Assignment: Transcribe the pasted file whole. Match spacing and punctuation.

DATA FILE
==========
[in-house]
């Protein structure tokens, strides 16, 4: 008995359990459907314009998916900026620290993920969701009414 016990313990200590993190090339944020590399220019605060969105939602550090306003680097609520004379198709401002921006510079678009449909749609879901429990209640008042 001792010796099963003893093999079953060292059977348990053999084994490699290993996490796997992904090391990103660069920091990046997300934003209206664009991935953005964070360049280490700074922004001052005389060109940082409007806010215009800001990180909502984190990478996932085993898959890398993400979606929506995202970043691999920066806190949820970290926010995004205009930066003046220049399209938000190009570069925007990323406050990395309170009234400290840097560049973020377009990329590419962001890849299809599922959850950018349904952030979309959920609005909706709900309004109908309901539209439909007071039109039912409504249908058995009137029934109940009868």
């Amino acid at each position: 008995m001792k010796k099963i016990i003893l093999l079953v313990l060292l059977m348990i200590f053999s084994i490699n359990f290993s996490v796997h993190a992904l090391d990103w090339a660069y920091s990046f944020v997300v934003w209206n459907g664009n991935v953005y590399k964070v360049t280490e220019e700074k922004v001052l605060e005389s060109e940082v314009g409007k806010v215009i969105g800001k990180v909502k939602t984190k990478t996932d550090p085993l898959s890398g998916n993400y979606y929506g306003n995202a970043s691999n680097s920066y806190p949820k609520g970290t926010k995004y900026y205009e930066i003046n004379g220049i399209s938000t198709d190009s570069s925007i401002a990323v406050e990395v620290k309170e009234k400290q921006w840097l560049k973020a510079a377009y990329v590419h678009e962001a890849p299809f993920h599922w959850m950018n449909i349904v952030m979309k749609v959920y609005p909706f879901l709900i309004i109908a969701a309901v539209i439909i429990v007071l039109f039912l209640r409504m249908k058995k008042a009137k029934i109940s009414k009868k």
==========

[in-house]
């Protein structure tokens, strides 16, 4: 008995359990459907314009998916900026620290993920969701009414 016990313990200590993190090339944020590399220019605060969105939602550090306003680097609520004379198709401002921006510079678009449909749609879901429990209640008042 001792010796099963003893093999079953060292059977348990053999084994490699290993996490796997992904090391990103660069920091990046997300934003209206664009991935953005964070360049280490700074922004001052005389060109940082409007806010215009800001990180909502984190990478996932085993898959890398993400979606929506995202970043691999920066806190949820970290926010995004205009930066003046220049399209938000190009570069925007990323406050990395309170009234400290840097560049973020377009990329590419962001890849299809599922959850950018349904952030979309959920609005909706709900309004109908309901539209439909007071039109039912409504249908058995009137029934109940009868």
């Amino acid at each position: 008995m001792k010796k099963i016990i003893l093999l079953v313990l060292l059977m348990i200590f053999s084994i490699n359990f290993s996490v796997h993190a992904l090391d990103w090339a660069y920091s990046f944020v997300v934003w209206n459907g664009n991935v953005y590399k964070v360049t280490e220019e700074k922004v001052l605060e005389s060109e940082v314009g409007k806010v215009i969105g800001k990180v909502k939602t984190k990478t996932d550090p085993l898959s890398g998916n993400y979606y929506g306003n995202a970043s691999n680097s920066y806190p949820k609520g970290t926010k995004y900026y205009e930066i003046n004379g220049i399209s938000t198709d190009s570069s925007i401002a990323v406050e990395v620290k309170e009234k400290q921006w840097l560049k973020a510079a377009y990329v590419h678009e962001a890849p299809f993920h599922w959850m950018n449909i349904v952030m979309k749609v959920y609005p909706f879901l709900i309004i109908a969701a309901v539209i439909i429990v007071l039109f039912l209640r409504m249908k058995k008042a009137k029934i109940s009414k009868k």